When I met Rick, he said he traded it to a guy from Long Beach, or Seal Beach for a '32 Tudor, and said it had been featured in a magazine at some point in it's life, though he did not specify whether it was before or after he painted it.
My dad grew up half a block from the water on 11th street in Seal Beach in the 50's and 60's. He tells stories of cars, surfing, and skateboarding to The Pike as a kid, and I envy him often for that.
With the coming weeks in So Cal and elsewhere, a million college kids and a ton of HS kids will be hitting all sorts of places for their annual Spring Break. So Cal still has a bunch of places to go and be seen. In 1960-65, cruising down Coast Highway to Newport Beach and Balboa was fun and adventurous. It was away from our normal local hangouts in Long Beach. Not too many people ventured as far as Fort Lauderdale in Florida, or the beaches of Mexico. But, each So Cal coastal town had their own places and gathering spots that drew crowds from all over, during the weeks in March or April. It was called “Easter Vacation” way back then, but to be politically correct and not to offend anyone, it was changed to “Spring Break,” in the later years.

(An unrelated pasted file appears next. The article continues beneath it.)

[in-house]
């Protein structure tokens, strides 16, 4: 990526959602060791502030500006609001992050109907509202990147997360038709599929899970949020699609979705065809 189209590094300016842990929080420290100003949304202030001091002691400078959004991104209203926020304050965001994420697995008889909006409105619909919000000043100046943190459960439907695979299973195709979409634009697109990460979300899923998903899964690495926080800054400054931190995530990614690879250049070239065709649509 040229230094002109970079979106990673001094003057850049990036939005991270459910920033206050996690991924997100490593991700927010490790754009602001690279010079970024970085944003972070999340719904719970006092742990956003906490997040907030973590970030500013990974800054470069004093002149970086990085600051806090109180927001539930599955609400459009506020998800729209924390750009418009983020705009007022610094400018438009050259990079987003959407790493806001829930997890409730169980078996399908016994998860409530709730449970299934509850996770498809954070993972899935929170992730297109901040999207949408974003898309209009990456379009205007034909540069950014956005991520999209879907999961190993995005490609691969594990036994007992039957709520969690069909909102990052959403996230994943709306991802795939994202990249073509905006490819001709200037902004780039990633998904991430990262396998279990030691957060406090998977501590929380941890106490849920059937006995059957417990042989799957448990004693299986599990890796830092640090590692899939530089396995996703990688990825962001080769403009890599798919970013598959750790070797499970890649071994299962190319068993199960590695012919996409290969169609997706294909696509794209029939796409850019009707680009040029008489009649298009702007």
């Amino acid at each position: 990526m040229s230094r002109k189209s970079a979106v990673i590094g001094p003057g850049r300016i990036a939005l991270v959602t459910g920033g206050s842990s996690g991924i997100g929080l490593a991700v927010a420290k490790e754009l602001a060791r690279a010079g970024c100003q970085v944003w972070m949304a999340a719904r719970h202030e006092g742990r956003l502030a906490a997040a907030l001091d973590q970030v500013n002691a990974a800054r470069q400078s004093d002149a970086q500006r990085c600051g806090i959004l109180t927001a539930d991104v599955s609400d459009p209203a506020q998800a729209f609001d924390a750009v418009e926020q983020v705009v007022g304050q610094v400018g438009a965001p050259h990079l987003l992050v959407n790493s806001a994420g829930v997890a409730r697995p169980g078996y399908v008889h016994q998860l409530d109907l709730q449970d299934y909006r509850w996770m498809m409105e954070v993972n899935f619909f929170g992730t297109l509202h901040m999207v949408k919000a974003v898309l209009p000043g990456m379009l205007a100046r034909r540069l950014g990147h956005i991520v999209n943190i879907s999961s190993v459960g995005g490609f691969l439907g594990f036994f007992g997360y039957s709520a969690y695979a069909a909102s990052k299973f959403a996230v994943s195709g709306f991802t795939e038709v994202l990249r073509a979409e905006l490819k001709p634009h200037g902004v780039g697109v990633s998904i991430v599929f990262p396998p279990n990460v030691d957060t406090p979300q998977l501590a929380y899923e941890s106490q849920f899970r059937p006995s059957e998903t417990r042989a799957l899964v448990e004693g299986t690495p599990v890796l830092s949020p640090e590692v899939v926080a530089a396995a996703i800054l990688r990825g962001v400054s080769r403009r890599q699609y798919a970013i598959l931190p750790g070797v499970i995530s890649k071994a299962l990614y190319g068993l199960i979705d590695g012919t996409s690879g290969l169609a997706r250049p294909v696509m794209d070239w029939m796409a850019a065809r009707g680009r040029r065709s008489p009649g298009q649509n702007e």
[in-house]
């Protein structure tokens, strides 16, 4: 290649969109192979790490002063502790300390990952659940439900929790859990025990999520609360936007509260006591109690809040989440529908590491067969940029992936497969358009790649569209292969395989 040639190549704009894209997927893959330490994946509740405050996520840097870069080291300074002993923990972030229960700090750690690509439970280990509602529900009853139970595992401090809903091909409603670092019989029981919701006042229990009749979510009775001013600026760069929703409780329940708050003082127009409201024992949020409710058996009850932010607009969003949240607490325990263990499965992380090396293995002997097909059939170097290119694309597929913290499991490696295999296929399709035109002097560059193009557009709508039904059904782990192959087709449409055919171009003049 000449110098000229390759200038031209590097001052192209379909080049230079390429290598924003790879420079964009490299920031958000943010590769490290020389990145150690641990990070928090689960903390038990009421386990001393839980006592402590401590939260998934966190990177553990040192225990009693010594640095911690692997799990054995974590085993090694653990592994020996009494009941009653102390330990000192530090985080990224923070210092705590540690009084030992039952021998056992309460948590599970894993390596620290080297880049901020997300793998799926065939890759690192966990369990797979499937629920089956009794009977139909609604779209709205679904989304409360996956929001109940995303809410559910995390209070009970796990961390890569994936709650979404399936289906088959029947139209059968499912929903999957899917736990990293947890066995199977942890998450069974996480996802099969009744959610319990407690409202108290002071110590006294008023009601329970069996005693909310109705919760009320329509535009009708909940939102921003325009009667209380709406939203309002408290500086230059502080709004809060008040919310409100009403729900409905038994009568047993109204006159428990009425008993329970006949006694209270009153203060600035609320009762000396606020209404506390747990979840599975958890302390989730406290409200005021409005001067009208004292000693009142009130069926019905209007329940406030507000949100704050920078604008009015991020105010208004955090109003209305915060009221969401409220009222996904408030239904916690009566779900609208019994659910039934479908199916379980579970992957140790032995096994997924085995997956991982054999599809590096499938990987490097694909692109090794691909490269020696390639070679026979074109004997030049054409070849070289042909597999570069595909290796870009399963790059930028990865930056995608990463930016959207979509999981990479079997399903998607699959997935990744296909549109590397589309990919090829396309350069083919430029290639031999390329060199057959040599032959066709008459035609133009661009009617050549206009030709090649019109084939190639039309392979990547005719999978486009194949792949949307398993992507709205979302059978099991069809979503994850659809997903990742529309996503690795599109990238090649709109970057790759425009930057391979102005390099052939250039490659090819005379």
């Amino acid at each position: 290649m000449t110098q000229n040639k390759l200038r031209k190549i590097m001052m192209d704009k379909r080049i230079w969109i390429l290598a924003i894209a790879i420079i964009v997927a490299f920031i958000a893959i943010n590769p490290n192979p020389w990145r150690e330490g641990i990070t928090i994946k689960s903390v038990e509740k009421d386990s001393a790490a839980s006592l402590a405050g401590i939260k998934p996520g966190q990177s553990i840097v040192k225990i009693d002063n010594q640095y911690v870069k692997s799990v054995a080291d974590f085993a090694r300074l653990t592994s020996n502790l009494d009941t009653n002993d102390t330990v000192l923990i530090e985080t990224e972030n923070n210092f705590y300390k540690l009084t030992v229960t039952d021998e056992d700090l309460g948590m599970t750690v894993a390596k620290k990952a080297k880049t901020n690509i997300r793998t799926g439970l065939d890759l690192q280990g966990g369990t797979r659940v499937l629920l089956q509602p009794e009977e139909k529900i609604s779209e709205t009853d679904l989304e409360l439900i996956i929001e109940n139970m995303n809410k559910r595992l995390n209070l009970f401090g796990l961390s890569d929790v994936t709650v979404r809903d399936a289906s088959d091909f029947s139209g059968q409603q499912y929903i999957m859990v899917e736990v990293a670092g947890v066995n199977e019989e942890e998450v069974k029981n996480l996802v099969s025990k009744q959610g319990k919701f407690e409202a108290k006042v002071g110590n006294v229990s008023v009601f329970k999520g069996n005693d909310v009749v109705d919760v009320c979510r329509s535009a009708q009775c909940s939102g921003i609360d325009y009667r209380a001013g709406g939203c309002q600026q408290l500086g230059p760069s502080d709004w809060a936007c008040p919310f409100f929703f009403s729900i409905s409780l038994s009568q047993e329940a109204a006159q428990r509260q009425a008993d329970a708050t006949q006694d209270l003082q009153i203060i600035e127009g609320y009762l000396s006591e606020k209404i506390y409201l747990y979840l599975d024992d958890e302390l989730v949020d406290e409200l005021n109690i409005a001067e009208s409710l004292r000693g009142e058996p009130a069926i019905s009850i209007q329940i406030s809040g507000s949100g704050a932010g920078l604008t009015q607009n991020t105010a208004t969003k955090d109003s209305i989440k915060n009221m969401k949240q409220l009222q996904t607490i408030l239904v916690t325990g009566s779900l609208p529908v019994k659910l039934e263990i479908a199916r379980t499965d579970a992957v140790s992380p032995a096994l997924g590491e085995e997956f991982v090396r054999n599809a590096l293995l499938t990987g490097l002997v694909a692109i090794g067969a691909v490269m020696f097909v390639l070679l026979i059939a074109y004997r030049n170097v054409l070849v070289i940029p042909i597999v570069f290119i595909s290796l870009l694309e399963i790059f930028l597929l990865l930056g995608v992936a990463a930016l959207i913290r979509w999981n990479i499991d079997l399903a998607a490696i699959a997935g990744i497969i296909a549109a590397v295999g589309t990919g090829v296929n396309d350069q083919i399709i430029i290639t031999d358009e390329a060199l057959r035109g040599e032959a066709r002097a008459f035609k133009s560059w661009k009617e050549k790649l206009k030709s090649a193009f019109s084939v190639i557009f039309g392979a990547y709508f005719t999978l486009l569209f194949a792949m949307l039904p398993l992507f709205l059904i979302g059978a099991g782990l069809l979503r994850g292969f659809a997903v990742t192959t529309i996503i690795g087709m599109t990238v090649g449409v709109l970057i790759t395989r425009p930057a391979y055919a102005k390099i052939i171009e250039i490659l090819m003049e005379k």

But, somehow it always centered on Easter Sunday being the beginning or end of the week long vacation from school. Colleges are starting as early as a month away from the actual Easter Sunday. This year, one So Cal school district has moved Spring Break a couple of weeks away from the actual Easter Sunday to be more “politically correct.” They’re hoping to ease the religious ties to this annual break for deserving students from all over and remain friendly to all religions. It was originally just a break from school, but to others, it was a rest before the last weeks of preparations for the grueling final exam weeks in June. For us, it was fun, fun, fun...and daddy never got his hands on the TB...
Rendevous Ballroom across from the Fun Zone in Balboa? Merle’s Drive-in Corona Del Mar, P.O.P. and Santa Monica Pier in the South Bay? San Diego’s Mission Beach Boardwalk? The best and strangest was one trip to Rosarito Beach and Ensenada’s famous Hussong’s Cantina, just south of the border. (a flying upside down Jag, great surf, and outstanding, street tacos) The cruising/long car trips were worth it, but for us, there were always the places and parties in Belmont Shore’s 2nd Street and the rocking out, Peninsula in our local Long Beach hotspots.
We did survive those fun times and places a long time ago. The Spring Break scene is still going on for many and the hot spots have changed over the years, so…be careful out there...
San Miguel, Baja Mexico
"Start of a bottom turn" photo by James Nak 1962 Pentax SLR 135mm 2.8 lens
The Long Beach Crew @ 3M's Baja Mexico
photo by L. Hetzel 1963